One of the main questions of child trauma psychologists is which children are most vulnerable for PTSD after a traumatic event. The answer would help us to develop interventions that address causes of distress and to focus on the children most in need.
Recently, a fourth meta-analysis on predictors of posttraumatic stress in children has been published, which makes it interesting to compare findings and methods (yes, in that order, for busy people). It gives clinicians insight in risk factors for PTSD and it shows academics what needs to be studied in the next few years.
These are the four meta-analyses I know of, published over a period of 6 years: Kahana et al. (2006), Cox et al. (2008), Alisic et al. (2011), and Trickey et al. (2012). In a nutshell, the reviews combined correlational effect sizes to see which risk factors are associated with children’s posttraumatic stress symptoms. Their methods varied, which I will summarize below, but the findings converge to a number of interesting conclusions.
For clinical practice: what we do know
Applying Cohen’s criteria for correlational effect sizes (see note below; 0 is a near zero effect, # is a small, ## a medium, and ### a large effect), these are the findings of the meta-analyses for those risk factors measured in at least 5 studies:
In general, the variables that are more psychological (‘proximal’) are more strongly associated with posttraumatic stress then those variables that are more objective/demographical (‘distal’). This has also been found for adults (Ozer et al., 2003). We don’t get very far by measuring demographics and a few characteristics of the event. As Trickey et al. conclude, we should not overestimate female gender as a risk factor. It’s effect has quite consistently shown to be rather small. Instead, we need to measure acute stress reactions and other psychological problems such as depressive symptoms. In addition, family functioning, parental distress, and to what extent a child thought that he/she might die, seem to be (very) important.
Interestingly, age showed quite consistently not to be a very good predictor of posttraumatic stress. Does that mean that we can apply all adult literature to children now? I don’t expect that to be the case. We are looking only at the relationship between age and amount of stress symptoms as measured according to the DSM. That’s quite specific. It doesn’t tell us anything about the different combinations of symptoms that children may have, nor about symptoms that are not included in the DSM yet but tend to be child-specific (see e.g. the work of Michael Scheeringa and colleagues). Also, age may have a moderating effect or it’s relation with PTSD may be moderated by something else. For example, Trickey et al. found that younger children tended to be more vulnerable to developing posttraumatic stress after group trauma then after individual trauma.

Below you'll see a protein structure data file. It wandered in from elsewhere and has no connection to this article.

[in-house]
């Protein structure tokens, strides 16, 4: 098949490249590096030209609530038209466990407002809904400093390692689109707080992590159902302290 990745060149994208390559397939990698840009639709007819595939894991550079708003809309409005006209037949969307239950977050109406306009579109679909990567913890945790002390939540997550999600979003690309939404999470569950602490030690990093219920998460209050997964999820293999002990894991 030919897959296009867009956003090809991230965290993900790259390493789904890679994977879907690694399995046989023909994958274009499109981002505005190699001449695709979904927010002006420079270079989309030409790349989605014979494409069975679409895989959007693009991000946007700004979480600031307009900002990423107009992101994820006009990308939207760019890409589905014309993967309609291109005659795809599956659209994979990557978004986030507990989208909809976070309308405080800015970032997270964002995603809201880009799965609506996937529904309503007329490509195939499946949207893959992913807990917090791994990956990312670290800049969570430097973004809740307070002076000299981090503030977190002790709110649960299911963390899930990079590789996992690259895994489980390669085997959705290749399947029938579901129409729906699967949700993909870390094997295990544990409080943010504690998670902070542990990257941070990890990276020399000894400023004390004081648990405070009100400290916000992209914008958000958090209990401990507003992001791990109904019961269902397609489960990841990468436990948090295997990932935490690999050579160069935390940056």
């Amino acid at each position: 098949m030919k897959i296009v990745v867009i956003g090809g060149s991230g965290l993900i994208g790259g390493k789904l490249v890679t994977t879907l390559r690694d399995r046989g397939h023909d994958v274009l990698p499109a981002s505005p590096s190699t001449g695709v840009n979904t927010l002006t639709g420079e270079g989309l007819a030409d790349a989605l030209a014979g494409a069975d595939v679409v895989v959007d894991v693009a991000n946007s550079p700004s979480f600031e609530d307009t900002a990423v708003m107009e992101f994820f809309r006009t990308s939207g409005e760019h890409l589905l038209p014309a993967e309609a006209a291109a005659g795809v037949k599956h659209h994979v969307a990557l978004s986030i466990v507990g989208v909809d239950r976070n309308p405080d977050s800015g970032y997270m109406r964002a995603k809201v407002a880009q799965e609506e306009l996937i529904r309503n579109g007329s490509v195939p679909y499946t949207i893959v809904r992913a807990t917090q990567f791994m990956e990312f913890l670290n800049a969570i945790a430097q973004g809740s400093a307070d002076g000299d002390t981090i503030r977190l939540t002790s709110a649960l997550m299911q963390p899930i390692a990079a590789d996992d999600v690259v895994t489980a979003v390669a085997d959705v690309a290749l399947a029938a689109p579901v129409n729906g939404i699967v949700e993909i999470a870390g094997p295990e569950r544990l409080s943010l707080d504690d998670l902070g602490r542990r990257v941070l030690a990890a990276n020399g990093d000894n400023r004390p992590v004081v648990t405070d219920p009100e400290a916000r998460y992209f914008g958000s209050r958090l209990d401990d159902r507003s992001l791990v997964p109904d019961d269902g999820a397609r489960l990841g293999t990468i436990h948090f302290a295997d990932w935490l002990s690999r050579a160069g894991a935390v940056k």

For future research: what we don’t know yet
In my view it’s quite shocking that there isn’t a lot of empirical literature, while the question of vulnerability and causes of posttraumatic stress is of great importance. Variables that may be very important, haven’t been studied often enough to be summarized in a robust manner (I applied the 5 studies minimum here). A lack of social support is found to be one of the most important predictors of posttraumatic stress in adults. In children, a few studies show tentative evidence that it is a key factor in children’s recovery.
Also, as Trickey et al. pointed out, there are a number of cognitive factors, which influence make sense from a theoretical point of view but which haven’t been studied in-depth in children yet. For example, thought suppression and rumination would be of relevance for future research.
The list of what still needs to be studied is quite long. To finish with a more general note, we will gradually need to look not only at the ‘simple’ relations between risk factors and amount of stress but also at the specific processes that are underlying these relations. Parental distress and family functioning are predictive of child posttraumatic stress; what then, happens there exactly? What would we need to do to help parents and families to be more supportive of children’s recovery?